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Denver's NCAA title comes with added element of drama

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Denver captures eighth national title (1:00)

Denver gets a hat trick from Jarid Lukosevicius in a 3-2 victory against Minnesota Duluth to win the national championship in Chicago. (1:00)

CHICAGO -- Until Tariq Hammond awkwardly hit the end boards, his right ankle twisting in a way it was not intended to, Denver had taken an unsurprisingly direct path toward a national championship.

The top-seeded Pioneers, elite at both ends of the ice, had won each of their first three NCAA tournament games by at least two goals and had scored at least five goals in each contest. They had struck first in Saturday's title game against Minnesota-Duluth, forcing their opponent to do what none had accomplished in 25 games this season: erase a 1-0 deficit to beat Denver. And, just to increase the doubt for the Bulldogs, Denver scored again 16 seconds later.

The post-game talk would be about the historic link between Pioneers winger Jarid Lukosevicius, who recorded a hat trick in the second period, and the last man to do so in the NCAA title game: Denver coach Jim Montgomery, who scored three times during a furious stretch of 4:35 as Maine rallied to win the 1993 title about 90 miles from here in Milwaukee.

But with Denver up 3-1 and on cruise control, its most physical defenseman -- "a warrior," Montgomery said -- went down. As Hammond was wheeled off the ice on a stretcher, Denver's momentum seemed to go with him. Minnesota-Duluth began peppering shots, and Denver was forced to win the biggest game of the season in survival mode.

The Pioneers survived. The 3-2 win gave Denver its eighth national title and first since 2005.

And the best part? Denver's celebration wasn't incomplete. Despite a likely fractured ankle that three orthopedic surgeons struggled to reset, Hammond appeared on the ice afterward, a protective boot on his leg and his arms around teammates for support, as the Pioneers received the championship trophy.

"Beep, beep, beep, beep, championship," Lukosevicius said of his expletive-filled message to Hammond on the ice. "That's the truth."

The truth is Denver had to earn its championship against a Minnesota-Duluth team that wouldn't relent. Denver had the game's first eight shots and twice took two-goal leads, but Minnesota-Duluth finished with a 40-28 edge in shots, thanks to its third-period barrage (and a 17-3 advantage) against Tanner Jaillet, who won the Mike Richter Award as college hockey's top goaltender.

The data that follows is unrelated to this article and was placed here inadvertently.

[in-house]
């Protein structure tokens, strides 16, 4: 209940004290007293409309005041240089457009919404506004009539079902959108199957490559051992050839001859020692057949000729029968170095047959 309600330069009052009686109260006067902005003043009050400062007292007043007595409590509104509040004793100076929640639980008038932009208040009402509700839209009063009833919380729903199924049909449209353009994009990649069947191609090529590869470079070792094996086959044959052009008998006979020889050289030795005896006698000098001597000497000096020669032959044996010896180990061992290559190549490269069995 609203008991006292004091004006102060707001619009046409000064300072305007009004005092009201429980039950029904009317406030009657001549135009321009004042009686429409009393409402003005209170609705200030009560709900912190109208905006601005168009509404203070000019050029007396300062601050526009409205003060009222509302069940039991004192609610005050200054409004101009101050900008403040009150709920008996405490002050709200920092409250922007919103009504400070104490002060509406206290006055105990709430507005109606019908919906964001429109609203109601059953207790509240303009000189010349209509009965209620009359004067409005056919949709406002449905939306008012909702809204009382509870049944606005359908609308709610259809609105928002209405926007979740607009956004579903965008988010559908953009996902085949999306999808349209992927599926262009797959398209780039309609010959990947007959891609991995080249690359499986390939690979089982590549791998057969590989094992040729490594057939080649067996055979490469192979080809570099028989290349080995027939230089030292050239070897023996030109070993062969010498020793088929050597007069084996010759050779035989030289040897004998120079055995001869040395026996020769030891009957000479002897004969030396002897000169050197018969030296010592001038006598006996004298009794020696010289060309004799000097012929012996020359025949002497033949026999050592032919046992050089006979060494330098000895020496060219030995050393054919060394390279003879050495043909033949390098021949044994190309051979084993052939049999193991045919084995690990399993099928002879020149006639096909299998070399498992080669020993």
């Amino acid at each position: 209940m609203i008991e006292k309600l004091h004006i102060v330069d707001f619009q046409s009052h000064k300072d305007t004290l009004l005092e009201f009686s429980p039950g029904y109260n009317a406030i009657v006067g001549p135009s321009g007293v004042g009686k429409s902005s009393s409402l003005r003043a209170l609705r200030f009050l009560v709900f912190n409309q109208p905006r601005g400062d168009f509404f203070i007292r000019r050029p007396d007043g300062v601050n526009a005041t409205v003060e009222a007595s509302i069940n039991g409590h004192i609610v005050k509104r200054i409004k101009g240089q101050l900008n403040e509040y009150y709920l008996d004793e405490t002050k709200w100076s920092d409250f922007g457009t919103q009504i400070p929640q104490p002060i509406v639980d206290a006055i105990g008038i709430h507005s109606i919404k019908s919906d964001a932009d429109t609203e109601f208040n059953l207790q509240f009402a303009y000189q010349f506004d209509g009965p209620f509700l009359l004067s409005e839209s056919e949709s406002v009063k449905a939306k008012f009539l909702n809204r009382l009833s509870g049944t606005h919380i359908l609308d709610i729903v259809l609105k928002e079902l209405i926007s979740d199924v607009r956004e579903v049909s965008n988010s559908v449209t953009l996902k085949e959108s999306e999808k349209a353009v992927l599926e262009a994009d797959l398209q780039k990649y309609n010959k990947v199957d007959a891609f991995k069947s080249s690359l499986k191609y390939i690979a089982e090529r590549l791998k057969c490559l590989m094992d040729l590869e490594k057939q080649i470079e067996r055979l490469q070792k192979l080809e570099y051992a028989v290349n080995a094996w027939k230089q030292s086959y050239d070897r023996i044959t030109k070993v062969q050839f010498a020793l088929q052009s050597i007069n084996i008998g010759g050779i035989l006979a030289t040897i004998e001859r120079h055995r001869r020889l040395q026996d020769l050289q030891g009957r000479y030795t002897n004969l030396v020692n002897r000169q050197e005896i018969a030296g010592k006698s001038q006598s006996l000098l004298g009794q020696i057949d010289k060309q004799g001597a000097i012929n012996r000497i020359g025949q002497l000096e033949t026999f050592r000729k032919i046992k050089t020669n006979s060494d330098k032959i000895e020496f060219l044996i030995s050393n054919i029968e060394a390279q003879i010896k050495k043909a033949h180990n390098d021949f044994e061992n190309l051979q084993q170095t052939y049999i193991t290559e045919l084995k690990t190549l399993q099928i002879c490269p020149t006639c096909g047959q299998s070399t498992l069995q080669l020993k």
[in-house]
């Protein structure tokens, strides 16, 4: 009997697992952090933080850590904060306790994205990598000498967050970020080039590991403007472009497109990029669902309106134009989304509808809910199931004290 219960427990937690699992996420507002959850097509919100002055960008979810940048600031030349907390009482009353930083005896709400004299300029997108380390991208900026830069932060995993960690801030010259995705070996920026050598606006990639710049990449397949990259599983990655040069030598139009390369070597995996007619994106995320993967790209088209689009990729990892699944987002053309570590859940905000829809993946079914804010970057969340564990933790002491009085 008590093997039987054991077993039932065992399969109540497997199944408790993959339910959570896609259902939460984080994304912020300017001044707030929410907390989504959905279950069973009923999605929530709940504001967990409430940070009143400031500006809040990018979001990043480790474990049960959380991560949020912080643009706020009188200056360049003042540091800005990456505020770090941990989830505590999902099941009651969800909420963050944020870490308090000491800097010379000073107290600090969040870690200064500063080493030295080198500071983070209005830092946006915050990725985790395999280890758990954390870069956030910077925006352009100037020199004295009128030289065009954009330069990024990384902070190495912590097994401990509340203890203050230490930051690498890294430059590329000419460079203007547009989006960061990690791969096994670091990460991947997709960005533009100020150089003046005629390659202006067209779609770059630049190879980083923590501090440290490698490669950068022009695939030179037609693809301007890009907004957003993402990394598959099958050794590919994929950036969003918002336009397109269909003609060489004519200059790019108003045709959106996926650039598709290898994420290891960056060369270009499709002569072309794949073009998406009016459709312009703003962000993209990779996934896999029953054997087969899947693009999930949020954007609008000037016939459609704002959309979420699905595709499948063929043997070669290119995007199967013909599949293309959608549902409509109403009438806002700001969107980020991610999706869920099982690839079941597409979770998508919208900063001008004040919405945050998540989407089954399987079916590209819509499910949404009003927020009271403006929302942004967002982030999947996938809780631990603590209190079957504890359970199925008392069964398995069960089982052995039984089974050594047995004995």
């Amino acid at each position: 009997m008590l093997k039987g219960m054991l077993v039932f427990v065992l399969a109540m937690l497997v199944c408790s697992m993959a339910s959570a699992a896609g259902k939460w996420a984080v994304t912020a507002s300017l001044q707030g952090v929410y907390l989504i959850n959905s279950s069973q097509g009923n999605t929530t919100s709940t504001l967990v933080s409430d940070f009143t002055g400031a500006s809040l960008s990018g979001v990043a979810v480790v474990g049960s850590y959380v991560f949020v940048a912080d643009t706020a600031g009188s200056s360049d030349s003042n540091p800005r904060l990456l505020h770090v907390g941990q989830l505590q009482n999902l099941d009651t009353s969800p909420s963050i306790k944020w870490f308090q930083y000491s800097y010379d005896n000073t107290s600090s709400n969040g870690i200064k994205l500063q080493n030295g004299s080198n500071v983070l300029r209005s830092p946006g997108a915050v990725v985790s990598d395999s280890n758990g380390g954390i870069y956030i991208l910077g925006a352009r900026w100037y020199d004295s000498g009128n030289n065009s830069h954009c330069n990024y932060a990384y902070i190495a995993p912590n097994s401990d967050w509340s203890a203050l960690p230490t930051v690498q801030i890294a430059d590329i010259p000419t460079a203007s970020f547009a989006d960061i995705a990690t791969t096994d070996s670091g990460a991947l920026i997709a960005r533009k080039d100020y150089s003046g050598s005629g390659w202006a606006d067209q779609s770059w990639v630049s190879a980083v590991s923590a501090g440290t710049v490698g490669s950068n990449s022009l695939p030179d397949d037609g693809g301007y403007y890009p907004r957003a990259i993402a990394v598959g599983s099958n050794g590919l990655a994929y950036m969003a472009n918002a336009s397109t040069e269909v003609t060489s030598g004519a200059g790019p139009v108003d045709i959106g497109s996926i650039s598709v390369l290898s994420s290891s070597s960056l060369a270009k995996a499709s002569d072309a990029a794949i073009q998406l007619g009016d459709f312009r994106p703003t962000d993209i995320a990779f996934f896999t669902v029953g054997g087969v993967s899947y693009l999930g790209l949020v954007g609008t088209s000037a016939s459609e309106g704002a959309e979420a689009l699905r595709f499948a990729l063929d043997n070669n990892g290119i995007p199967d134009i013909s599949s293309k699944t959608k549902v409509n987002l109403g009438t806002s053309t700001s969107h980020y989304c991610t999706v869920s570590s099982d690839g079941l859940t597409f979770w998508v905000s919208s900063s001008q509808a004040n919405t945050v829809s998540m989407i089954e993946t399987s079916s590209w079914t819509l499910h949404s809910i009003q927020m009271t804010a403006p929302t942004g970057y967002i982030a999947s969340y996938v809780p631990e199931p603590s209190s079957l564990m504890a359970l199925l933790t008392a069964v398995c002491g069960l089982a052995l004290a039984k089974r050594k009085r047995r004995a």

"I thought we were playing really well ... until [Hammond's] injury, and I thought the next six minutes, we were just holding on, like we were wearing seatbelts," Montgomery said. "We weren't skating anymore."

A game Denver dominated for stretches had sharply turned Minnesota-Duluth's way. The Bulldogs had been survivors all year and especially in the postseason, winning their previous four games by one goal.

They came in 14-4 overall in one-goal games, and when Riley Tufte beat Jaillet with 5:21 to play, they sensed another dramatic win.

"We had a lot of belief in our team," wing Karson Kuhlman said. "Nobody doubted for a second that we could tie that game up and eventually win it. We learned lessons throughout the year, and it almost paid off there."

The title capped a dream season for Denver, which had the Hobey Baker Award winner in defenseman Will Butcher, the nation's top goaltender in Jaillet and the Division I national coach of the year in Montgomery. But it was Lukosevicius who played hero with his eighth game-winning goal, the most on the team.

Lukosevicius hadn't scored a hat trick since midget hockey, saying Saturday, "I wasn't that good. I don't know what Monty saw in me."

Ironically, it was goal-scoring that drew coach to player. They are now forever linked in NCAA championship game lore. Future NHL star Paul Kariya, then an 18-year-old freshman who claimed the Hobey Baker Award that season, fed Montgomery on all three goals in the 1993 title game. Lukosevicius wasn't born for nearly two years later and didn't know about his coach's exploits until Saturday.

"I guess it's my turn to start balding," he joked.

The symmetry of Montgomery's two championships is striking. That night in Milwaukee 24 years ago, Maine beat Lake Superior State, whose coach, Jeff Jackson, later gave Montgomery his start in coaching at Notre Dame. Denver walloped Jackson's Fighting Irish team 6-1 in Thursday's semifinal.

Before Saturday's game, Montgomery spoke with Grant Standbrook, a Maine assistant when he played, about what it took to win it all. The 79-year-old Standbrook, hospitalized and battling cancer, texted Montgomery between periods with advice.

"It's just a special bond when you're part of a special program and a special family and you have that kind of commitment to each other," Montgomery said. "It never dies."

Hammond's commitment to his teammates, and theirs to him, came through in the closing minutes. Which is what made the celebration afterward especially sweet.

"You can't even put it into words," Hammond said in the Chicago Blackhawks dressing room, propping himself up with crutches. "To see this happen, the smiles on everyone's faces, all the hard work we put in all year, it feels so good.

"We deserve this."